Another object of my invention is to provide air cooling apparatus of the unit type which shall be efficient in operation and of simple and compact construction.
Further objects and advantages of my invention will become apparent as the following description proceeds;and the features of novelty which characterize my invention will be pointed out with particularity in the claim annexed to and forming a part of this specification.
For a better understanding of my invention, reference may be had to the accompanying drawings in which Fig. 1 is a perspective view partly in section of a room cooling unit embodying my invention; Fig. 2 is a sectional side elevation of the unit shown in Fig. l; and Fig. 3 is a perspec- 45 tive view of a portion of the unit shown in Fig. 1 showing the arrangement of the condenser.
The air conditioning unit illustrated in the drawings comprises generally a casing arranged to be mounted within a window opening and 50 havinga partition constituting a continuation of the window closure and dividingthe casing into two portions, one containing the compressor and an air cooled condenser, and the other the evaporator and a fan for circulating air from the room over the evaporator and back into the v opening at the side may be closed by suitable room. Water collected on the surface of the evaporator is conducted to a pan at the bottom of the condenser so that the lowermost coils of the condenser are maintained immersed in water. The pan is so arranged that in the event of an excess supply of water, the overflow will enter. a pan over which the condenser air is circulated and in the event that there is an overflow from the second pan, the water will be directed away from the unit out of the window opening. The condenser is so arranged that the lowermost coils which are immersed in water constitute a hot gas desuperheater or precooling portion, the condensing portion of the coils being arranged above the desuperheating portion, the precooled gas entering the top of the condensing portion and flowing downwardly therefrom. This arrangement provides a very eflicient use of the cooling capacity of the condensed water, and particularly is effective in vaporizing the water and removing it from the unit since the hottest compressed refrigerant vapors are in heatexchange with the water.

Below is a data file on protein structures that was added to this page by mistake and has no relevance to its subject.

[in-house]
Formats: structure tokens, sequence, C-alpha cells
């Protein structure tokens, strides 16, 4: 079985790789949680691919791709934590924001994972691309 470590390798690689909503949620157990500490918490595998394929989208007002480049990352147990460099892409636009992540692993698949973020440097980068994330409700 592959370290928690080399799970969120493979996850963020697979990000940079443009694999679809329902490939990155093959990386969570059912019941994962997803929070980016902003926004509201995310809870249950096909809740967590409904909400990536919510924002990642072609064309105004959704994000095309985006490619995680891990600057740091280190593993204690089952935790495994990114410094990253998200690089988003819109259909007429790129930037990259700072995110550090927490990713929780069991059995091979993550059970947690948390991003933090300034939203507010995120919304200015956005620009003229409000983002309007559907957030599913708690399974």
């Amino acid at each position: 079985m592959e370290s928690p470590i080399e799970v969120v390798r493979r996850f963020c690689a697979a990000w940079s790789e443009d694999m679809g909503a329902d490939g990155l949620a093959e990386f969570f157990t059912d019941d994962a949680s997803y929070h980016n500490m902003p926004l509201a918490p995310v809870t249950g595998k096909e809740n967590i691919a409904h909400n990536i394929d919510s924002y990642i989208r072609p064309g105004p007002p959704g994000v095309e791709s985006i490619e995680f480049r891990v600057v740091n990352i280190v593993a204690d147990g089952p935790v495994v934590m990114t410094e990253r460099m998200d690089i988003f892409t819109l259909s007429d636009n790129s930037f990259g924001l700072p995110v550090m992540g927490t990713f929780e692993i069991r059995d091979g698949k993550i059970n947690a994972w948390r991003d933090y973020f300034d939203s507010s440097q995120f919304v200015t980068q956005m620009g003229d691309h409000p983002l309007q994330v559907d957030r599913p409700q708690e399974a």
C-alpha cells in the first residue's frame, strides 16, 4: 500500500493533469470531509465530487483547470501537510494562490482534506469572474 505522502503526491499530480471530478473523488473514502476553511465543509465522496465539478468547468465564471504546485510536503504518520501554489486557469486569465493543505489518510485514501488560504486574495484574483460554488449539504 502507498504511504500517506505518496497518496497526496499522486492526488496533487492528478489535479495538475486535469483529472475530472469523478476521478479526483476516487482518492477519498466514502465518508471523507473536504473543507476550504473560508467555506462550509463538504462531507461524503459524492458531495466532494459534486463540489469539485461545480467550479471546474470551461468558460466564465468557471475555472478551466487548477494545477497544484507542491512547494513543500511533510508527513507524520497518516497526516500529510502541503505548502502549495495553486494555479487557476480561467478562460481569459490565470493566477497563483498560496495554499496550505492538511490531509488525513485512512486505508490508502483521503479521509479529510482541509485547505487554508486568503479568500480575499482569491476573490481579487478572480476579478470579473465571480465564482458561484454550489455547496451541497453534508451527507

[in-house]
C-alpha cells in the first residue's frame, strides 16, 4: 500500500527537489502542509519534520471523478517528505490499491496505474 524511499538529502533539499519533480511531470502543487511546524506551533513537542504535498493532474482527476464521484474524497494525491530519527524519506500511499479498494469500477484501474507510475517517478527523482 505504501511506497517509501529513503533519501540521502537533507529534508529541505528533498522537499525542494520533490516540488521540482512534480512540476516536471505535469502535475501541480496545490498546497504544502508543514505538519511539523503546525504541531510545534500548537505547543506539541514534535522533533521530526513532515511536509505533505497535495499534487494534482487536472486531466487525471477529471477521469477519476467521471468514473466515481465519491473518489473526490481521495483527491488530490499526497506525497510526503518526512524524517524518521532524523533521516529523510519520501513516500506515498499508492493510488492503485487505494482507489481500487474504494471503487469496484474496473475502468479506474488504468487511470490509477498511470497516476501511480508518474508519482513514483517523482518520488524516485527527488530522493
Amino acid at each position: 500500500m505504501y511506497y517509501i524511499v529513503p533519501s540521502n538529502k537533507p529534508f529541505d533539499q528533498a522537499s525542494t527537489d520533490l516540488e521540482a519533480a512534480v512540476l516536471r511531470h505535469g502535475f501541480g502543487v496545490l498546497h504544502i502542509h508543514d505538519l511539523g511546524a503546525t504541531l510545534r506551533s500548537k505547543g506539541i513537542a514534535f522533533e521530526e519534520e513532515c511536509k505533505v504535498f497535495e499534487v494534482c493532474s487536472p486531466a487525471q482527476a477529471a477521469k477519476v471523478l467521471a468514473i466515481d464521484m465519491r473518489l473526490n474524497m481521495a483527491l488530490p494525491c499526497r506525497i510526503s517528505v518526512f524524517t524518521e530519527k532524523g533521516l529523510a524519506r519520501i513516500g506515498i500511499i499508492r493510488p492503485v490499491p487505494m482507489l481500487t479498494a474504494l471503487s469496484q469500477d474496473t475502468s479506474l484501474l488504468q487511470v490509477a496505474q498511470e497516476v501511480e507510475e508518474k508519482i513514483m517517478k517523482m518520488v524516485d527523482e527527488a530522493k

Referring now to the drawings, in Fig.1 I have illustrated an air conditioning unit comprising a housing or casing III arranged within a window opening, the. casing including guide rails ll resting on the window sill l2 and providing a support for an airconditioning unit which may be slid in and out of the casing on the rails II. The window is lowered against the top of the casing I0 and a 'suitable gasket l3 may be provided between the window sash l4 and a flange l5 at the forward end of the housing It. The air conditioning unit is arranged to be inserted from the room side of the housing III and a finished cabinet [6 having an air outlet ll at its top is arrangedto be placed on the unit on the room side against the flange l5 of the casing l0. Any space between the casing Ill and the window panels 18.
The air conditioning unit comprises a housing l9 arranged to fit within the casing I0 and having a vertical longitudinal partition 20 dividing the housing I9 into two compartments, the partition 20 constituting in effect a continuation of the window closure; suitable gaskets such as indicated at 2| ar provided to prevent the passage of air through the window opening between the casings l0 and I9.